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Latino Horror Shines Bright in SATANIC HISPANICS Review

Poster for Satanic Hispanic Anthology
Image courtesy of Shudder

By Sarah Musnicky

Film anthologies are often a great way to introduce writers and directors to new audiences. Horror anthologies, in particular, have spotlighted upcoming directors and directors who may be well-known in one region but not so much worldwide. In the latest horror anthology, SATANIC HISPANICS, established Latino directors come together to offer their distinctive voices to the horror genre.

SATANIC HISPANICS centers around director Mike Mendez's and writer Alejandro Mendez's wraparound story, Chapter One: The Traveler (El Viajero). Efren Ramirez is the titular Traveler in question and, throughout the anthology, slowly raises the tension in the interrogation room. Discovered at the scene of a mass murder, Detective Arden (Greg Grunberg) and Detective Gibbons (Sonya Eddy) naturally view him with suspicion. But they soon learn that he's far more than they initially dismissed him for, and their lives are ripe for the taking.

This wraparound story easily explains how we arrive at each segment. The Traveler is in control here, whether or not the detectives fully realize it. Some story transitions require more effort from the viewer to justify in the greater framework of the film. Part of this is due to the complete shifts in tone. Going from Demián Rugna's "También Lo Vi," which is more serious and mindf***ing with its head games, to the campier goofiness of Eduardo Sánchez's "El Vampiro" is an adjustment that potentially highlights the importance of balancing tones in anthologies. While fine for me, this shifting back and forth is likely not to be everyone's cup of tea.

Each segment has its own flavor of perspective and creativity. Rugna's and Gigi Saul Guerrero's "Nahuales" both dive deep into more in-your-face horror. Rugna takes on a more psychological horror vibe with its protagonist, while Guerrero embraces the power and deep-rooted Indigenous magicks pulled from Mexico's culture. Both segments are undeniably horrifying in different ways and spare no expense in the gore and practical effects. One particular pop-out moment in "También Lo Vi" will make viewers jump from both the gore and surprise.

A dirty woman looks down upon her victim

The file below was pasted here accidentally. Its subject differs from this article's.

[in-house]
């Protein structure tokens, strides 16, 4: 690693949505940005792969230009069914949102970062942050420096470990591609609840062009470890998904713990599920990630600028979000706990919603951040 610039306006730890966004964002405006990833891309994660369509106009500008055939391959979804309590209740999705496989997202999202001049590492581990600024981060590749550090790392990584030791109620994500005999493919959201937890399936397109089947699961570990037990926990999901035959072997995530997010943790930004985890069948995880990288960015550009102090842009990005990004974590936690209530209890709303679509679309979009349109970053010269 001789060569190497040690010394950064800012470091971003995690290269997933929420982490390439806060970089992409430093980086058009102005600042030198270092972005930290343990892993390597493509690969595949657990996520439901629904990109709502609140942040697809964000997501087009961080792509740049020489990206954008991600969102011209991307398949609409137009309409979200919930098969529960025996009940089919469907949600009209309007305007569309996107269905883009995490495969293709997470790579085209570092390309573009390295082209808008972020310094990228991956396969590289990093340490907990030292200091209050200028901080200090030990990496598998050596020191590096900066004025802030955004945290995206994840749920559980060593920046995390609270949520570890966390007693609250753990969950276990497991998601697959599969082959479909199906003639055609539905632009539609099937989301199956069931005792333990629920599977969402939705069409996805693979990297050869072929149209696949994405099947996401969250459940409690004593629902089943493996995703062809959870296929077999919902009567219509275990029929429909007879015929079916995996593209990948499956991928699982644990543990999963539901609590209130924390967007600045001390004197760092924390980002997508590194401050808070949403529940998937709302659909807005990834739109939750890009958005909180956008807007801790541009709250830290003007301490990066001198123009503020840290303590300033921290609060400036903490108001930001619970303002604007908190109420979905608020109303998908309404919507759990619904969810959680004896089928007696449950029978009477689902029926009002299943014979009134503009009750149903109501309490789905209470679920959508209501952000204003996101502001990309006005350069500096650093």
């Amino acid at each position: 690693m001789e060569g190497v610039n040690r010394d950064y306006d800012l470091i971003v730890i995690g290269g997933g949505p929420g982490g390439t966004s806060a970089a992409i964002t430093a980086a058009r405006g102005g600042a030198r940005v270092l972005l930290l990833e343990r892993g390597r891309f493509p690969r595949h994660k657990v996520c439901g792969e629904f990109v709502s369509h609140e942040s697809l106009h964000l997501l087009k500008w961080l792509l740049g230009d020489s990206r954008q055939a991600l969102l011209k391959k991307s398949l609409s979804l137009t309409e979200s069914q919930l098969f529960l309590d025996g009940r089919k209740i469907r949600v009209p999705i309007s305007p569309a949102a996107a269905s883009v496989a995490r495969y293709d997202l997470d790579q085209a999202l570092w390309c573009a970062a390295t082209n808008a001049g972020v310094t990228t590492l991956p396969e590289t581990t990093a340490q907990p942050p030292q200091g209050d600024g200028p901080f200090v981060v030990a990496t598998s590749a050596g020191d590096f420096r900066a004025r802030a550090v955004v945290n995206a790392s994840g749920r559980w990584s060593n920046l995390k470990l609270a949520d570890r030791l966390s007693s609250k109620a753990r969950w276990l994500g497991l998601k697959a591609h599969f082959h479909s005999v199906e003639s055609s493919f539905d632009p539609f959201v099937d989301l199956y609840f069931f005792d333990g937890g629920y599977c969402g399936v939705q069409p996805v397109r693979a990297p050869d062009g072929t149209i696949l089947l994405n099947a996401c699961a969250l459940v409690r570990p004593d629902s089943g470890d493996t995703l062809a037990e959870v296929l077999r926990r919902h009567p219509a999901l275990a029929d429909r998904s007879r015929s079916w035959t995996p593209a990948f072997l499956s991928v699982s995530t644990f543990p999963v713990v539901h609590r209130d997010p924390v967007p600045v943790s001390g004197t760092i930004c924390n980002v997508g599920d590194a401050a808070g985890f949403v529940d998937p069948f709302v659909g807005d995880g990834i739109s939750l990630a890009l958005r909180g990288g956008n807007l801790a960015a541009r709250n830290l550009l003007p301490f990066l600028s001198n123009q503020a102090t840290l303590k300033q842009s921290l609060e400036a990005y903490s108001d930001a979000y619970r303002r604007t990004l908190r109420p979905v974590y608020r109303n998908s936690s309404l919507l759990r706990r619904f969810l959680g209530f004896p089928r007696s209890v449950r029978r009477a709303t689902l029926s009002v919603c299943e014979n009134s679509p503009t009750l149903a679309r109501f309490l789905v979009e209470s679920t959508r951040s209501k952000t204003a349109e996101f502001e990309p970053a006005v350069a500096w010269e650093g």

Image courtesy of Shudder

Sánchez's segment, along with Alejandro Brugués' "The Hammer of Zanzibar," is the comedic and arguably lighter of the segments featured in SATANIC HISPANICS. The cast of "El Vampiro" works magic with their dialogue and comedic beats. Hemky Madera's titular vampire is hilarious, with a beating heart at its center. Here's a creature that thrives when unleashed yet fails to acclimate with the times. Patricia Velasquez's Maribel proves an argumentively fun counterpart to Madera's vampire, calling him rightfully out on his idiocy.

As for "The Hammer of Zanzibar," Brugués brings back Jonah Ray Rodrigues to his hilariously chaotic segment. The horror remains, but writer Lino K. Villa's humor is central to the dialogue. Paired with the tell-it-to-me-straight brand of comedic delivery from "Zanzibar"'s cast, the segment is a silly time that some will either love or ask themselves 'what the heck?'

SATANIC HISPANICS thrives in offering a tableau assortment of stories from various Latino perspectives. There's a little something for everyone, reflective of not just the anthology's creative energies but also reflective of the broad expanse of the horror genre. Each segment offers something exciting, regardless of tone, that keeps viewers on their toes.

While smoother tonal transitions from the wraparound story to the segments might have helped with the tonal inconsistencies between each piece, it's a minor quibble. At the end of the day, SATANIC HISPANICS highlights what makes the horror genre the most fun for experimentation. This horror anthology showcases the best Latino horror talent out there and is a delightful addition to the genre space.

SATANIC HISPANICS is now available on Shudder.


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